eisenstein-in-guanajuatoGuessing the award winners of the annual Berlinale Film Festival is a prognosticator’s dream – but not because the selections are obvious or easy. No, quite the opposite. The announcements that come at a grand ceremony on the penultimate evening of the event can be so random that no one – critic or casual observer – can be faulted for failing to see it coming. “Example?” you might ask, channeling your inner Samuel L. Jackson. Well, just like John Travolta replied, in Europe, it’s the little differences. Last year, the International Jury could have chosen between two eventual Academy Award nominees: The Grand Budapest Hotel and Boyhood for the Golden Bear for Best Film. Instead, the nod went to a rather average Hitchcock wannabe film noir from China, Bai Ri Yan Huo (Black Coal, Thin Ice).

Whether that decision was a matter of compromise, competence, or corruption will never be determined. In other years, the winners have been equally curious, but their selection could be attributed to an overall weak field. That does not appear to be the case with the 65th edition of Berlinale that begins this Thursday, February 5. Among the 23 directors in the Competition category are Kenneth Branagh, Peter Greenaway, Wim Wenders, Terrence Malick, Werner Herzog, and Jafar Panahi. (Note that Branagh and Wenders are not eligible for awards as their films, Cinderella and Every Thing Will Be Fine, are among the four films in the category that are being shown out of competition.)

Let’s begin with Malick, who will premiere what is only his seven feature film, Knight of Cups. Unless the entire film is as impenetrable and alienating as the Sean Penn sequence from The Tree of Life (hey, even Penn admitted he didn’t know what the hell was going on), it’s hard to see this one leaving town without some hardware. Could be best film, could be best director. Christian Bale stands a decent chance of getting some love as best actor, although his slumming in comic book movies may be too recent for this crowd.

Herzog is another contender for the director honors, although his film, Queen of the Desert, a biopic based on the life of Gertrude Bell, the female Lawrence of Arabia, looks too conventional to contend. Still, Nicole Kidman could be in the running for best actress as she gets to bounce off of a considerable amount of male eye candy including Damian Lewis, Robert Pattinson, and James Franco. (And, yes, James Franco does appear in every single one of the nearly 400 films screening at this year’s festival. The guy works like he’s got Nicolas Cage’s tax bill).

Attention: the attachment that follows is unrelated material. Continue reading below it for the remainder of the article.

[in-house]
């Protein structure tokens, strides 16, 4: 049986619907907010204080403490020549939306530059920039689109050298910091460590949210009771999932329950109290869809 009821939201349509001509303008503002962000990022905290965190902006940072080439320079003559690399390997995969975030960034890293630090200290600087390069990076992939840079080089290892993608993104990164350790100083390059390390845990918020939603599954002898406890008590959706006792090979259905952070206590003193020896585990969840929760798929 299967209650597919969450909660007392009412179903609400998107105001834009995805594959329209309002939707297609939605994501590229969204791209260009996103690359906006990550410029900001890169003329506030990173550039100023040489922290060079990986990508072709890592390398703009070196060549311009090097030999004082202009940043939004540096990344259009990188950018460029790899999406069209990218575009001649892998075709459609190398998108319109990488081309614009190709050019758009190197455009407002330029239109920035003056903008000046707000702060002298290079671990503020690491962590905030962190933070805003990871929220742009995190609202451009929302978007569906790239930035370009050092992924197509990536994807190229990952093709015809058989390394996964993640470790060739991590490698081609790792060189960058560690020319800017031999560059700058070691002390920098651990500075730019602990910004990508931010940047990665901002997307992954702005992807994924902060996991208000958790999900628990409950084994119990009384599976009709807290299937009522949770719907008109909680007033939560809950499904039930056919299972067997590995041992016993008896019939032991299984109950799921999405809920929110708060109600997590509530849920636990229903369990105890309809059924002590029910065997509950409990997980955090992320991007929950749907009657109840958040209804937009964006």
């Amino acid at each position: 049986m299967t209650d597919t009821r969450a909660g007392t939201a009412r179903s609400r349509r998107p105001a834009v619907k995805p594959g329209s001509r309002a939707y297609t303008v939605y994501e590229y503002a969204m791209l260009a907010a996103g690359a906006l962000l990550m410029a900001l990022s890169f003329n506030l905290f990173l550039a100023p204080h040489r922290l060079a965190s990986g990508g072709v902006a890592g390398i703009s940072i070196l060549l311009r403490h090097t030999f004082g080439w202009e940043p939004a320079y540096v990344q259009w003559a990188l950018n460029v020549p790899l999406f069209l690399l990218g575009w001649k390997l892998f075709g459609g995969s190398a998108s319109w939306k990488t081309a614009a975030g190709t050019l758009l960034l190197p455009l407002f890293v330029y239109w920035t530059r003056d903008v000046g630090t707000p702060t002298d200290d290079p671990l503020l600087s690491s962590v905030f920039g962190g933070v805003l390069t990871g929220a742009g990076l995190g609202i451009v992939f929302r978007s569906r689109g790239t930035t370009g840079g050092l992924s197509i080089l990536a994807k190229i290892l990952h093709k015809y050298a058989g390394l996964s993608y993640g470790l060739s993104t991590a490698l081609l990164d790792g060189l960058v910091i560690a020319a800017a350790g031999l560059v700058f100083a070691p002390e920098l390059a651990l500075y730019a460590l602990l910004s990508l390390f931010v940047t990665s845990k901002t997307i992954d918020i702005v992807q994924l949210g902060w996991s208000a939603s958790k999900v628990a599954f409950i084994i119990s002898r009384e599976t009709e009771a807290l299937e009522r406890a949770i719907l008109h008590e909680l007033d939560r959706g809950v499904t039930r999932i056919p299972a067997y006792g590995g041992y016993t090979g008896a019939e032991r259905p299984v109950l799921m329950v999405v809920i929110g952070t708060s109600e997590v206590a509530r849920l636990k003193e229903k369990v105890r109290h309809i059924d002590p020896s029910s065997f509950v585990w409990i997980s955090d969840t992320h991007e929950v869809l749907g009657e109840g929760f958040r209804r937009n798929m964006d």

Panahi’s new movie, Taxi, looks more like a poke in the eye to the Iranian authorities who have unsuccessfully tried to muzzle him than a fully developed project, and while his ongoing bravery and artistic integrity deserve continuing recognition, he’s already bagged a couple of Bears in his day (Pardé in 2013 and Offside in 2006). No, the wild card here is Greenaway with his work, Eisenstein in Guanajuato. This movie could have the combination of artistry and politics that the Berlin judges traditionally go for.

Hometown sentiment rests with Als wir träumten (As We Were Dreaming), based on a popular German novel depicting life in Leipzig, Germany, after the fall of the Berlin Wall and reunification of East and West. That landmark event had its 25th anniversary last autumn, and the reverberations are still felt every day in the capital city. The Polish film Body could sneak in and snare the screenwriting award, while actress Alba Rohrwacher could provide a similar surprise by winning best actress for her work in Vergine giurata (Sworn Virgin).

The likelihood of any this coming to pass will be only slightly clearer once screenings begin, but in the meantime, let’s enjoy a unfettered opportunity to speculate. Here then are one critic’s predictions best guesses:

Golden Bear for Best Film – Knight of Cups

Silver Bear Grand Jury Prize – Als wir träumten

Silver Bear Alfred Bauer Prize for a feature film that opens new perspectives – Eisenstein in Guanajuato

Silver Bear for Best Director – Werner Herzog

Silver Bear for Best Actress – Alba Rohrwacher (Vergine giurata)

Silver Bear for Best Actor – Elmer Bäck (Eisenstein in Guanajuato)

Silver Bear for Best Script – Body

Silver Bear for Outstanding Artistic Contribution in the categories camera, editing, music, score, costume or set design – Yi bu zhi yao (Gone with the Bullets)

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